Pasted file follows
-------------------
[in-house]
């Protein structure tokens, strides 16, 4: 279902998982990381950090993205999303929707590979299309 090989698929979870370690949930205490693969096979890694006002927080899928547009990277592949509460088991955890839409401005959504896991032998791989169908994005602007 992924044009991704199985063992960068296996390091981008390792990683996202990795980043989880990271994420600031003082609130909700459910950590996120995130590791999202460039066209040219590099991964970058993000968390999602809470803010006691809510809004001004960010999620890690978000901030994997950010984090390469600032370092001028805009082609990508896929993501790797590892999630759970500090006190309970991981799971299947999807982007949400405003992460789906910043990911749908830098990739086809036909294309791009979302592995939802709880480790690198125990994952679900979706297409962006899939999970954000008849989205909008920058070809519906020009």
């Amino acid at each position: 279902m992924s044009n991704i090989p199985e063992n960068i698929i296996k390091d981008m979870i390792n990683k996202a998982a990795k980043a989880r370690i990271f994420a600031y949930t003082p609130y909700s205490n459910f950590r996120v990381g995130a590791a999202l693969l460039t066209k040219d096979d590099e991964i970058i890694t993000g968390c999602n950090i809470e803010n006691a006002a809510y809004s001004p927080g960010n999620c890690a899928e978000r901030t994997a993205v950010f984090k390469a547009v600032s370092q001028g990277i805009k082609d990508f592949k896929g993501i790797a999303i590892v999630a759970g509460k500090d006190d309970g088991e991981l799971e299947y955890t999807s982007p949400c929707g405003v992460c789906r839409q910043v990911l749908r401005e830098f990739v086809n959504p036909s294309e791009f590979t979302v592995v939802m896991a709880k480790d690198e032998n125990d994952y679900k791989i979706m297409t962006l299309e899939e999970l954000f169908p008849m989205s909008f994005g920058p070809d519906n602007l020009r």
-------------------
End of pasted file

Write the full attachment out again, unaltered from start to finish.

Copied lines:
[in-house]
């Protein structure tokens, strides 16, 4: 279902998982990381950090993205999303929707590979299309 090989698929979870370690949930205490693969096979890694006002927080899928547009990277592949509460088991955890839409401005959504896991032998791989169908994005602007 992924044009991704199985063992960068296996390091981008390792990683996202990795980043989880990271994420600031003082609130909700459910950590996120995130590791999202460039066209040219590099991964970058993000968390999602809470803010006691809510809004001004960010999620890690978000901030994997950010984090390469600032370092001028805009082609990508896929993501790797590892999630759970500090006190309970991981799971299947999807982007949400405003992460789906910043990911749908830098990739086809036909294309791009979302592995939802709880480790690198125990994952679900979706297409962006899939999970954000008849989205909008920058070809519906020009």
């Amino acid at each position: 279902m992924s044009n991704i090989p199985e063992n960068i698929i296996k390091d981008m979870i390792n990683k996202a998982a990795k980043a989880r370690i990271f994420a600031y949930t003082p609130y909700s205490n459910f950590r996120v990381g995130a590791a999202l693969l460039t066209k040219d096979d590099e991964i970058i890694t993000g968390c999602n950090i809470e803010n006691a006002a809510y809004s001004p927080g960010n999620c890690a899928e978000r901030t994997a993205v950010f984090k390469a547009v600032s370092q001028g990277i805009k082609d990508f592949k896929g993501i790797a999303i590892v999630a759970g509460k500090d006190d309970g088991e991981l799971e299947y955890t999807s982007p949400c929707g405003v992460c789906r839409q910043v990911l749908r401005e830098f990739v086809n959504p036909s294309e791009f590979t979302v592995v939802m896991a709880k480790d690198e032998n125990d994952y679900k791989i979706m297409t962006l299309e899939e999970l954000f169908p008849m989205s909008f994005g920058p070809d519906n602007l020009r």